If biofilm chunks aren’t the secret ingredient to your favorite recipe, follow this house cleaning secret: Clean your aeration screen by removing it and soaking in a diluted bleach solution once a week. Then let the water run for a few minutes after placing it back onto your faucet.

3. Car Dashboard

It makes sense that something with so many touch points (steering wheel, audio knobs, thermostat controllers, vents, etc.) would be on the receiving end of all the germs you and your passengers have on your hands.

But what can make this area extra gross might surprise you—mold.

It turns out the air sucked through the ventilation system can aerate mold and bacteria out on passengers or onto the dashboard itself. Since the dashboard is usually warm from the engine and sunlight, it’s a welcoming host for mold and bacteria.

Your best bet is to wipe down your entire dashboard, including the vent slats, with disinfecting wipes at least once a week. If you’re prone to allergies or asthma, you may want to clean your dash more often to keep the mold at bay.

4. Mobile Phone

This one might be a little less shocking, considering you may have heard for years that your mobile phone can harbor more bacteria than an average toilet.

That’s because it combines the two most likely sources of human germs—your mouth and your hands—into one area. Add that to the fact that most people plop down their phones without a lot of thought to what germs could reside on the surface. Also, many phone cases have grooves and crevices that are perfect hiding places for germs. It’s no wonder your favorite devices are such filthy cesspools.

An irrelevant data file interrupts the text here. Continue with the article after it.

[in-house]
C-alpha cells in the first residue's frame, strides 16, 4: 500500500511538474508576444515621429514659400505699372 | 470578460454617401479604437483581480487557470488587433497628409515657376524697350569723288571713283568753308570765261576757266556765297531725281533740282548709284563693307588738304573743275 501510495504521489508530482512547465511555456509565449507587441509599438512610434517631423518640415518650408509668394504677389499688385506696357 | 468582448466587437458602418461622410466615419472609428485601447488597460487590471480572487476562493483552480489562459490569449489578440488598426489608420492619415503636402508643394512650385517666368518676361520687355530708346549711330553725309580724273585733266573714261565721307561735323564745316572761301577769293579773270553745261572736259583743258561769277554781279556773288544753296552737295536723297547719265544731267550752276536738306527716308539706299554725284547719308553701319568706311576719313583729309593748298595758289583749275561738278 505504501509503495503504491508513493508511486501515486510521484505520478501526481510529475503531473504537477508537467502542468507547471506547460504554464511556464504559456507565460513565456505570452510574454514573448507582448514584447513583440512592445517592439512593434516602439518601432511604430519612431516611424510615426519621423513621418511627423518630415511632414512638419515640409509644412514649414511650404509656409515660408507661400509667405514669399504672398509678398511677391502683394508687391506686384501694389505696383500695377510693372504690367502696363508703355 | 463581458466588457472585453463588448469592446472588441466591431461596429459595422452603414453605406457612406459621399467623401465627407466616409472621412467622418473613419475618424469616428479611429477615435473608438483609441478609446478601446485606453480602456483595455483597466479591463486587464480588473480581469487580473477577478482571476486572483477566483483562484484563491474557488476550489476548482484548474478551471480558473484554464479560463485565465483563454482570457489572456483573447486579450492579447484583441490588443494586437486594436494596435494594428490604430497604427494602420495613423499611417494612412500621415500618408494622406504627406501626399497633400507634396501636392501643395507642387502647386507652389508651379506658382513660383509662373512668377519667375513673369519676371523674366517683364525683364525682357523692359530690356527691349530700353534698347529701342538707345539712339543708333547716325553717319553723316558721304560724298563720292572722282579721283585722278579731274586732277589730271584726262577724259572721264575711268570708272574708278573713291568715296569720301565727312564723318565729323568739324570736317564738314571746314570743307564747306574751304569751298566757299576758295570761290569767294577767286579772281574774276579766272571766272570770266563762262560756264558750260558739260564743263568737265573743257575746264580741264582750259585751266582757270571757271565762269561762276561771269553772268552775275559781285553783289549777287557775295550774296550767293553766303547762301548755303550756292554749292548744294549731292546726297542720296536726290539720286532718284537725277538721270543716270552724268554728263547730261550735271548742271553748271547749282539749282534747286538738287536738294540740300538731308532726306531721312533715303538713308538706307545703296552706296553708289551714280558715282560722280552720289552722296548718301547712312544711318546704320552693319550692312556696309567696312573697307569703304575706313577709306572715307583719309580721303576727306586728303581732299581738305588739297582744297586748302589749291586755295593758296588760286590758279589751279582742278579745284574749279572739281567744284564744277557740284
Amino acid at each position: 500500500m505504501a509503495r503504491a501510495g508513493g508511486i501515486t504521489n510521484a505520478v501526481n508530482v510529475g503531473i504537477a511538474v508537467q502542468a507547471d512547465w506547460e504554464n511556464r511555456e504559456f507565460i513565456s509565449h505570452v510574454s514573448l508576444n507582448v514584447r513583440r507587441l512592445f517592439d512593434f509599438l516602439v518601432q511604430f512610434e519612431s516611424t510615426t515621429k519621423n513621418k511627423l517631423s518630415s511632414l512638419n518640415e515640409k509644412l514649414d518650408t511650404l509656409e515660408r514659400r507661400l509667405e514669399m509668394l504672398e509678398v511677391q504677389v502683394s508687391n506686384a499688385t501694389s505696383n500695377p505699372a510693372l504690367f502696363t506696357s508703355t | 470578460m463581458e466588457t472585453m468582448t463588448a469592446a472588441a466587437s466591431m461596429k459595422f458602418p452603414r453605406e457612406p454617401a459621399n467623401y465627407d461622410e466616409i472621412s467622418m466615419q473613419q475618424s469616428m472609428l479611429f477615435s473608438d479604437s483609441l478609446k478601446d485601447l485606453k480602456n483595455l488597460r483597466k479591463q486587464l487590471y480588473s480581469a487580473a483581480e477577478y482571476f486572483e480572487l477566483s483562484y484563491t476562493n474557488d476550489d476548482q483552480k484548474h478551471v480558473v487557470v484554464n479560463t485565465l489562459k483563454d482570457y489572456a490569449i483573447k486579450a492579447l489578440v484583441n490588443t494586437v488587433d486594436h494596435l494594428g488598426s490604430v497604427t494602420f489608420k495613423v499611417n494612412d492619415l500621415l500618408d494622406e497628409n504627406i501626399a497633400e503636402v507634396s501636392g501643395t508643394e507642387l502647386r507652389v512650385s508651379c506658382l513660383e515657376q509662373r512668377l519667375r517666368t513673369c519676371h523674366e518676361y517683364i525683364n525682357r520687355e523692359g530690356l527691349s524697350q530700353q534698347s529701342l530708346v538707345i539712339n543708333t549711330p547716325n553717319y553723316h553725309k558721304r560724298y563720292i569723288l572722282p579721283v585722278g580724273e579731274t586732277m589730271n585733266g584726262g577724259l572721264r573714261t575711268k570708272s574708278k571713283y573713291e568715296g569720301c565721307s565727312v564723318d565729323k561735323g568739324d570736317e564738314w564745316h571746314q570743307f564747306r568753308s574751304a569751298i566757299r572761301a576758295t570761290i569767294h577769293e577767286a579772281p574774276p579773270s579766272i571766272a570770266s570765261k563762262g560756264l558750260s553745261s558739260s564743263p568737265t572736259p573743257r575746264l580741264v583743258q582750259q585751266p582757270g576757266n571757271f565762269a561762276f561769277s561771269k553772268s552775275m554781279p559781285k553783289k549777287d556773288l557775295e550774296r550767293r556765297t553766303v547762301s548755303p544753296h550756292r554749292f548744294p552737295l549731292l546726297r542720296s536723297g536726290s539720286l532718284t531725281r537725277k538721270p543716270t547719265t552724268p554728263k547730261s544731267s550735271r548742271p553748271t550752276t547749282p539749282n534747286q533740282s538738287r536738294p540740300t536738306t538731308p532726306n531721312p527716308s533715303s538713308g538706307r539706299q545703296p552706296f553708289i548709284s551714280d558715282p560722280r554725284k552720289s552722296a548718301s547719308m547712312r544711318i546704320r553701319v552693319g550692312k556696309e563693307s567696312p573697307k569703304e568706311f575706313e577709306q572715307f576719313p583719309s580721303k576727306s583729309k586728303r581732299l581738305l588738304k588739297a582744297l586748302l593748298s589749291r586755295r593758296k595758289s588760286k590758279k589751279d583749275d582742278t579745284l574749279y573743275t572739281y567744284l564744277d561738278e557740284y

But what may be surprising: how often experts now say you should clean your handheld devices. If you’re careful about handwashing and watching where you place your phone, you can probably get away with disinfecting your mobile phone a few times a week. (Use wipes approved for use on electronics.) If you’re less discriminating, give your device a daily wipe down to avoid serious bacteria, like staph and salmonella.

This advice is especially true if you’re using your phone (or tablet) in the kitchen to look up and follow recipes. In this case, wipe down the screen every time you wash your hands while making the meal. Sound too laborious? Use a cookbook, print out the recipe, or use a smart speaker to read the recipe aloud to you as you cook.

5. Vacuum Cleaner

It seems like the answer to a bad riddle: what makes things dirtier as it cleans? Vacuum cleaners.

They do a bang-up job of sucking up visibly grimy things like dust, hair, and food particles. But that can create a whirlwind of bacteria growth in the bag that can end up coming out the bottom. And the brushes (both the main brushes or rollers and the hose attachment brush) often contain E. coli and mold that you’re inadvertently spreading from rooms like the bathroom and kitchen to your living room and bedrooms.